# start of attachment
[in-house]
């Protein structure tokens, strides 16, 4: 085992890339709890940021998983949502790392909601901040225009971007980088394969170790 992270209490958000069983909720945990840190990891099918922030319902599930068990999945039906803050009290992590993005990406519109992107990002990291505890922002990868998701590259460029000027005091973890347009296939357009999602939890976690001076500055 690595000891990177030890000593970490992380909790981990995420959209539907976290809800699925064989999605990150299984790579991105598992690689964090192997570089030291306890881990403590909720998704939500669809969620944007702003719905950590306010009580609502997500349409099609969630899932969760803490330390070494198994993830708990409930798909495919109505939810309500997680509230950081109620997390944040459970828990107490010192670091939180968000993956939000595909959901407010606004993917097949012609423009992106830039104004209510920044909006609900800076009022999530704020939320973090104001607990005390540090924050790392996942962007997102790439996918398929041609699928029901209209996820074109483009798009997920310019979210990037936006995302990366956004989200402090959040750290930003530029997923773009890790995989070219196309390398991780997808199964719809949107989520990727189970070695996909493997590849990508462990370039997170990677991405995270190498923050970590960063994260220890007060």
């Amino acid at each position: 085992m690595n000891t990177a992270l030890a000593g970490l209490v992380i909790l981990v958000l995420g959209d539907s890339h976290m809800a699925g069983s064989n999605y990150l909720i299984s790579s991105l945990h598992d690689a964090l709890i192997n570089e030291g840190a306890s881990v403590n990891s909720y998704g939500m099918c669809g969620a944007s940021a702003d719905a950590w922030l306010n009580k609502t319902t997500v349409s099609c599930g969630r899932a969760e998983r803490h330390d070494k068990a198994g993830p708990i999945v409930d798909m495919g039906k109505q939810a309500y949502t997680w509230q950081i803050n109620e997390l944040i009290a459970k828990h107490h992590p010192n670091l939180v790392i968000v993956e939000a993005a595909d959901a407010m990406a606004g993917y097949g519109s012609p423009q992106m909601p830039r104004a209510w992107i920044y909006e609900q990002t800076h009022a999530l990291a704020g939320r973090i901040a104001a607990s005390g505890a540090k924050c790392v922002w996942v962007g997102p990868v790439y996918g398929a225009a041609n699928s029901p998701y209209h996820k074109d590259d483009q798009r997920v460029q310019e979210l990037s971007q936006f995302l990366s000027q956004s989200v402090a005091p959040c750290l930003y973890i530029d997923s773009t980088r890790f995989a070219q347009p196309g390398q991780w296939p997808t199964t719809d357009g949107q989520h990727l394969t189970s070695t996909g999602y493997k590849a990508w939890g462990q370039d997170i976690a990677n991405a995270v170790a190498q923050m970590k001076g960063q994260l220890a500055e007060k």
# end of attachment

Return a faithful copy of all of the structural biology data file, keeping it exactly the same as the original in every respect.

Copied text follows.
[in-house]
């Protein structure tokens, strides 16, 4: 085992890339709890940021998983949502790392909601901040225009971007980088394969170790 992270209490958000069983909720945990840190990891099918922030319902599930068990999945039906803050009290992590993005990406519109992107990002990291505890922002990868998701590259460029000027005091973890347009296939357009999602939890976690001076500055 690595000891990177030890000593970490992380909790981990995420959209539907976290809800699925064989999605990150299984790579991105598992690689964090192997570089030291306890881990403590909720998704939500669809969620944007702003719905950590306010009580609502997500349409099609969630899932969760803490330390070494198994993830708990409930798909495919109505939810309500997680509230950081109620997390944040459970828990107490010192670091939180968000993956939000595909959901407010606004993917097949012609423009992106830039104004209510920044909006609900800076009022999530704020939320973090104001607990005390540090924050790392996942962007997102790439996918398929041609699928029901209209996820074109483009798009997920310019979210990037936006995302990366956004989200402090959040750290930003530029997923773009890790995989070219196309390398991780997808199964719809949107989520990727189970070695996909493997590849990508462990370039997170990677991405995270190498923050970590960063994260220890007060």
């Amino acid at each position: 085992m690595n000891t990177a992270l030890a000593g970490l209490v992380i909790l981990v958000l995420g959209d539907s890339h976290m809800a699925g069983s064989n999605y990150l909720i299984s790579s991105l945990h598992d690689a964090l709890i192997n570089e030291g840190a306890s881990v403590n990891s909720y998704g939500m099918c669809g969620a944007s940021a702003d719905a950590w922030l306010n009580k609502t319902t997500v349409s099609c599930g969630r899932a969760e998983r803490h330390d070494k068990a198994g993830p708990i999945v409930d798909m495919g039906k109505q939810a309500y949502t997680w509230q950081i803050n109620e997390l944040i009290a459970k828990h107490h992590p010192n670091l939180v790392i968000v993956e939000a993005a595909d959901a407010m990406a606004g993917y097949g519109s012609p423009q992106m909601p830039r104004a209510w992107i920044y909006e609900q990002t800076h009022a999530l990291a704020g939320r973090i901040a104001a607990s005390g505890a540090k924050c790392v922002w996942v962007g997102p990868v790439y996918g398929a225009a041609n699928s029901p998701y209209h996820k074109d590259d483009q798009r997920v460029q310019e979210l990037s971007q936006f995302l990366s000027q956004s989200v402090a005091p959040c750290l930003y973890i530029d997923s773009t980088r890790f995989a070219q347009p196309g390398q991780w296939p997808t199964t719809d357009g949107q989520h990727l394969t189970s070695t996909g999602y493997k590849a990508w939890g462990q370039d997170i976690a990677n991405a995270v170790a190498q923050m970590k001076g960063q994260l220890a500055e007060k």